The Genius of Ogata Kōrin as Seen in “Kakitsubata-zu Byōbu, Irises Painting Folding Screen”
Ogata Kōrin was a painter active in Kyoto during the Edo period. His impressive works, which later became the driving force behind the creation of the school of painting known as the Rimpa school, also fascinate people today.
In this article, we will introduce the charms of his masterpiece, the Irises folding screen.
The number of colours used in the Irises folding screen is largely limited to verdigris and ultramarine blue colours. The rest of the colours are extremely few, with the only colour being the gold of the background.
In Japan, of course, there was a custom from that time of appreciating monotone works that used no colour at all, such as suiboku-ga (ink painting), but apart from this, coloured works were also favoured.
The variation in colour is less than in other countries due to the nature of the material, but even so, it is unusual to find so few colours as in the case of the Irises folding screen.
It is clear that this expression was quite experimental for Ogata Kōrin. Moreover, as this work was early in his artistic career, it shows that he possessed an exceptional sense of style.
Such a sense is understandable, as his lineage contains the same DNA as that of Hon-ami Kōetsu, the founder of the Rimpa school.
However, the Irises folding screen actually has another trick up its sleeve.
From a distance, the painting looks as if it is painted in only two colours, verdigris and ultramarine blue, but closer inspection reveals that the blue of the petals has been painted in several different shades of paint. In contrast, the leaves are painted monotonously in green. In this way, the leaves are more like a garnish to complement the flowers, allowing the viewer to concentrate on the changing colours of the petals.
It is an interesting piece of work with a really well-calculated elaboration.
Frequent Use of Copying and Pasting
Ogata Kōrin was born the second son of a Kyoto kimono merchant called Karigane-ya.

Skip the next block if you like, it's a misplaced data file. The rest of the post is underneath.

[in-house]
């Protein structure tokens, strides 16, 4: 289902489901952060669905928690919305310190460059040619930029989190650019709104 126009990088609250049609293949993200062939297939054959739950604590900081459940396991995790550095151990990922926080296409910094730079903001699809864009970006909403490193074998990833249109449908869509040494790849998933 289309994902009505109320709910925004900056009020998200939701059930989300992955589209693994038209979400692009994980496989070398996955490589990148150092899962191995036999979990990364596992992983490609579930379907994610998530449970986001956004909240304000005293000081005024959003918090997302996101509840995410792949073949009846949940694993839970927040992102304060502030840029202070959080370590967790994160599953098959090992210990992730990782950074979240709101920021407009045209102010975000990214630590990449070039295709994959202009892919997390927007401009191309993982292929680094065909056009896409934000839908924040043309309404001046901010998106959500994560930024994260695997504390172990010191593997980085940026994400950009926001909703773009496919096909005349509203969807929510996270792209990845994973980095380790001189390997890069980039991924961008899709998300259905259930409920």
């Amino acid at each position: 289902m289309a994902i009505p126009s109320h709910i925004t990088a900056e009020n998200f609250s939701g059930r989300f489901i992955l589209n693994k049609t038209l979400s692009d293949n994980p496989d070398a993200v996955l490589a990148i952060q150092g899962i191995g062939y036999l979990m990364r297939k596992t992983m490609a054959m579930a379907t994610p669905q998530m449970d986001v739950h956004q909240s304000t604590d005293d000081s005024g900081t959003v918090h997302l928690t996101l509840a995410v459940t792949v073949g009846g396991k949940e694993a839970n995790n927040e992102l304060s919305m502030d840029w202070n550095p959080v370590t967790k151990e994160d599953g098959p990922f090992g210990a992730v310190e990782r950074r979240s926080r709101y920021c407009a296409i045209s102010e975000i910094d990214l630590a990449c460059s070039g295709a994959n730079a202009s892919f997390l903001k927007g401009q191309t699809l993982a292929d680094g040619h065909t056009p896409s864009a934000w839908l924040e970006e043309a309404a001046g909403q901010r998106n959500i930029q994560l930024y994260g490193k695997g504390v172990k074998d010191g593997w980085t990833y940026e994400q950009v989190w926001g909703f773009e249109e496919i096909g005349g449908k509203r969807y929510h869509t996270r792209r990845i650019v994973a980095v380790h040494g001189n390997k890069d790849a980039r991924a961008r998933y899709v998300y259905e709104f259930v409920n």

The Karigane-ya was a high-class kimono merchant that received orders from the Toyotomi and Tokugawa families, who were the powerful men of the time, so their products were all first-class.
Moreover, as mentioned earlier, the wife of Ogata Dōan, the founder of the Karigane-ya, was the sister of Hon-ami Kōetsu, and the Ogata and Hon-ami families were related.
Furthermore, some research suggests that Tawaraya Sōtatsu also married a member of the Hon-ami family, so it is clear that these three families were closely related.
For these reasons, the works of Hon-ami Kōetsu and Tawaraya Sōtatsu were normally exhibited in the Karigane-ya.
Considering that the Karigane-ya was a house where many national treasures were placed in modern terms, one can imagine how unusual Ogata Kōrin’s upbringing must have been.
Such uniqueness of Ogata Kōrin is also expressed in this work, the Irises folding screen.
The same shape is actually used elsewhere in the depiction of these irises.
In modern terms, it is a copy-and-paste.
The expression brilliantly turned the conventional view of painters at the time that a painting was to be completed by depicting each object in different style.
The reason why Ogata Kōrin came up with this copy-and-paste technique stems from his upbringing in a kimono merchant environment.
Japanese kimono designs usually use a lot of repetition of the same pattern.
Ogata Kōrin appropriated this technique to the world of painting.
A characteristic of the Rimpa school, not only Ogata Kōrin, is the successful transfer of the designs used in these crafts and the sensibilities associated with them to the world of painting.
In Kyoto, not only kimonos, but also fans, *makie and various other crafts have been produced since ancient times, and naturally the designs used in these crafts were also well developed. The designs of these crafts could have come to the world of painting at any time, and it was Hon-ami Kōetsu and Tawaraya Sōtatsu who triggered this trend, and Ogata Kōrin who developed it rapidly.
The Irises folding screen by Ogata Kōrin is truly a milestone of the Rimpa school.
This work is stored at the Nezu Museum in Tokyo and is exhibited every year in May, when the irises are in bloom, and should be seen if you have the opportunity.
*Makie: Maki-e (蒔絵, literally: sprinkled picture (or design)) is a Japanese lacquer decoration technique in which pictures, patterns, and letters are drawn with lacquer on the surface of lacquerware, and then metal powder such as gold or silver is sprinkled and fixed on the surface of the lacquerware.